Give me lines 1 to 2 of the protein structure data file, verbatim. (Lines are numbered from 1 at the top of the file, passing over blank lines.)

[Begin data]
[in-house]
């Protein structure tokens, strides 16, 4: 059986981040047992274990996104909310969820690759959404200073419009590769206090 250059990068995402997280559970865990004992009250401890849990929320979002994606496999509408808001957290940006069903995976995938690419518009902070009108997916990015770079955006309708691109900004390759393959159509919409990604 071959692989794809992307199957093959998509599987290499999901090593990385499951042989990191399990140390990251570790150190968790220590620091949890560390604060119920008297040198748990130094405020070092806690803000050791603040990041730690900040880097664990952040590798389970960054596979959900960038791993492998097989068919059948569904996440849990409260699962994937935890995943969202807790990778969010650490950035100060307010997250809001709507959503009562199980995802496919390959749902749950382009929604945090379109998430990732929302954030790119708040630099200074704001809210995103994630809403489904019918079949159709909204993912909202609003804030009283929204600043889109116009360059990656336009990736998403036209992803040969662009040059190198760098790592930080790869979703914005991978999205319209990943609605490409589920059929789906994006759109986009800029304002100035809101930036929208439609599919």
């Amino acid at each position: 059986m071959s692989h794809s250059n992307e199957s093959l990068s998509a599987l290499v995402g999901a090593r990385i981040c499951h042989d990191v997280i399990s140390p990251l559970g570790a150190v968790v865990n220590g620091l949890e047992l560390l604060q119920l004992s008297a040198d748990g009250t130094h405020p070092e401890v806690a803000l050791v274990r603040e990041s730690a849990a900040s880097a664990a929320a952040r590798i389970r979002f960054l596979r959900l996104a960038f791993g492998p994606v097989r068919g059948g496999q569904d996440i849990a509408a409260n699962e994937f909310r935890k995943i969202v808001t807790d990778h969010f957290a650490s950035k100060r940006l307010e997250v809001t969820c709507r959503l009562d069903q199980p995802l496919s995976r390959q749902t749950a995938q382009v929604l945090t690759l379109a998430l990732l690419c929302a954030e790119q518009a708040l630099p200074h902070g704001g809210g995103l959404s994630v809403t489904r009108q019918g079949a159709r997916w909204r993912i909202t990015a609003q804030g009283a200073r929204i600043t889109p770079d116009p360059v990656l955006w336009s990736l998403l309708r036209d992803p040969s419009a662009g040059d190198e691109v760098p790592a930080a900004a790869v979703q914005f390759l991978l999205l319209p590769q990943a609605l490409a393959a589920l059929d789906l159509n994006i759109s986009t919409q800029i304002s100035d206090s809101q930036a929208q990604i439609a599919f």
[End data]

[in-house]
């Protein structure tokens, strides 16, 4: 059986981040047992274990996104909310969820690759959404200073419009590769206090 250059990068995402997280559970865990004992009250401890849990929320979002994606496999509408808001957290940006069903995976995938690419518009902070009108997916990015770079955006309708691109900004390759393959159509919409990604 071959692989794809992307199957093959998509599987290499999901090593990385499951042989990191399990140390990251570790150190968790220590620091949890560390604060119920008297040198748990130094405020070092806690803000050791603040990041730690900040880097664990952040590798389970960054596979959900960038791993492998097989068919059948569904996440849990409260699962994937935890995943969202807790990778969010650490950035100060307010997250809001709507959503009562199980995802496919390959749902749950382009929604945090379109998430990732929302954030790119708040630099200074704001809210995103994630809403489904019918079949159709909204993912909202609003804030009283929204600043889109116009360059990656336009990736998403036209992803040969662009040059190198760098790592930080790869979703914005991978999205319209990943609605490409589920059929789906994006759109986009800029304002100035809101930036929208439609599919």